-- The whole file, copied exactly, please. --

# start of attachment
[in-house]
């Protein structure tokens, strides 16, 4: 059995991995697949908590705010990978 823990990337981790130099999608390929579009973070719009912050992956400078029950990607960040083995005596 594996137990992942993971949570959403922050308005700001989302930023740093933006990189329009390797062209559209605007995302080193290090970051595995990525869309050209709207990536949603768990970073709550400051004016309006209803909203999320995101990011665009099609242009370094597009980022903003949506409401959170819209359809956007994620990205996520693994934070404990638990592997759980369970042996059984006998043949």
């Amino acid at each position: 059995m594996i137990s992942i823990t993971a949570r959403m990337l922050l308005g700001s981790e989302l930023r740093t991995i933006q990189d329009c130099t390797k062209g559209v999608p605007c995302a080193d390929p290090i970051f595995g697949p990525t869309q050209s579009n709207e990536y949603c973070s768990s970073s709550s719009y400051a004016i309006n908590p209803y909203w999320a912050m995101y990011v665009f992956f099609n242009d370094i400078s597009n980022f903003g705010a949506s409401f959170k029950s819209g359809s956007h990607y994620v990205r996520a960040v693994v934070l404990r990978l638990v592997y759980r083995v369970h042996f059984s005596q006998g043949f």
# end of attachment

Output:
[in-house]
């Protein structure tokens, strides 16, 4: 059995991995697949908590705010990978 823990990337981790130099999608390929579009973070719009912050992956400078029950990607960040083995005596 594996137990992942993971949570959403922050308005700001989302930023740093933006990189329009390797062209559209605007995302080193290090970051595995990525869309050209709207990536949603768990970073709550400051004016309006209803909203999320995101990011665009099609242009370094597009980022903003949506409401959170819209359809956007994620990205996520693994934070404990638990592997759980369970042996059984006998043949």
């Amino acid at each position: 059995m594996i137990s992942i823990t993971a949570r959403m990337l922050l308005g700001s981790e989302l930023r740093t991995i933006q990189d329009c130099t390797k062209g559209v999608p605007c995302a080193d390929p290090i970051f595995g697949p990525t869309q050209s579009n709207e990536y949603c973070s768990s970073s709550s719009y400051a004016i309006n908590p209803y909203w999320a912050m995101y990011v665009f992956f099609n242009d370094i400078s597009n980022f903003g705010a949506s409401f959170k029950s819209g359809s956007h990607y994620v990205r996520a960040v693994v934070l404990r990978l638990v592997y759980r083995v369970h042996f059984s005596q006998g043949f």